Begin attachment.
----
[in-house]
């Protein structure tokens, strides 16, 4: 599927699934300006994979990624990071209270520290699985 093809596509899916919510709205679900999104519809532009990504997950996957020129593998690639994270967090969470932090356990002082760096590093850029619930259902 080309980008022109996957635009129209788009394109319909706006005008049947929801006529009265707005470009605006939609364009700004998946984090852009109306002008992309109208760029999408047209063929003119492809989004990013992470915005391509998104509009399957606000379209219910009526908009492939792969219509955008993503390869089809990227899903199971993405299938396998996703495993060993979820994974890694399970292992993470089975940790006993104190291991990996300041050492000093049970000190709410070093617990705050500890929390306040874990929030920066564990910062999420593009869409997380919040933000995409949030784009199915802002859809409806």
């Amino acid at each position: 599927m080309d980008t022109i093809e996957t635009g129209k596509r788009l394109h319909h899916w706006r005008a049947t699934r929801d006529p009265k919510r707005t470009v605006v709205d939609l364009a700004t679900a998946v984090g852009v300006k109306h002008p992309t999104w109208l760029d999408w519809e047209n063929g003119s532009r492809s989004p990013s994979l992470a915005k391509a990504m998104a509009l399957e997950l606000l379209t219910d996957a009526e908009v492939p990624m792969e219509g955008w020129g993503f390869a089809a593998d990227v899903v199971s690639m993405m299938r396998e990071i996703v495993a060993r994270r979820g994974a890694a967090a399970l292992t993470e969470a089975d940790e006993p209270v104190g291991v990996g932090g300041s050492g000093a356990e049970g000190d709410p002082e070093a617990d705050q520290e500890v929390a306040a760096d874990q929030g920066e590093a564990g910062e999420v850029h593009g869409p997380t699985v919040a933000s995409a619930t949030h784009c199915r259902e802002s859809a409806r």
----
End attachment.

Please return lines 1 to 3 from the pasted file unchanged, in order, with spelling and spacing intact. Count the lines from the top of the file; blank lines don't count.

[in-house]
């Protein structure tokens, strides 16, 4: 599927699934300006994979990624990071209270520290699985 093809596509899916919510709205679900999104519809532009990504997950996957020129593998690639994270967090969470932090356990002082760096590093850029619930259902 080309980008022109996957635009129209788009394109319909706006005008049947929801006529009265707005470009605006939609364009700004998946984090852009109306002008992309109208760029999408047209063929003119492809989004990013992470915005391509998104509009399957606000379209219910009526908009492939792969219509955008993503390869089809990227899903199971993405299938396998996703495993060993979820994974890694399970292992993470089975940790006993104190291991990996300041050492000093049970000190709410070093617990705050500890929390306040874990929030920066564990910062999420593009869409997380919040933000995409949030784009199915802002859809409806």
């Amino acid at each position: 599927m080309d980008t022109i093809e996957t635009g129209k596509r788009l394109h319909h899916w706006r005008a049947t699934r929801d006529p009265k919510r707005t470009v605006v709205d939609l364009a700004t679900a998946v984090g852009v300006k109306h002008p992309t999104w109208l760029d999408w519809e047209n063929g003119s532009r492809s989004p990013s994979l992470a915005k391509a990504m998104a509009l399957e997950l606000l379209t219910d996957a009526e908009v492939p990624m792969e219509g955008w020129g993503f390869a089809a593998d990227v899903v199971s690639m993405m299938r396998e990071i996703v495993a060993r994270r979820g994974a890694a967090a399970l292992t993470e969470a089975d940790e006993p209270v104190g291991v990996g932090g300041s050492g000093a356990e049970g000190d709410p002082e070093a617990d705050q520290e500890v929390a306040a760096d874990q929030g920066e590093a564990g910062e999420v850029h593009g869409p997380t699985v919040a933000s995409a619930t949030h784009c199915r259902e802002s859809a409806r």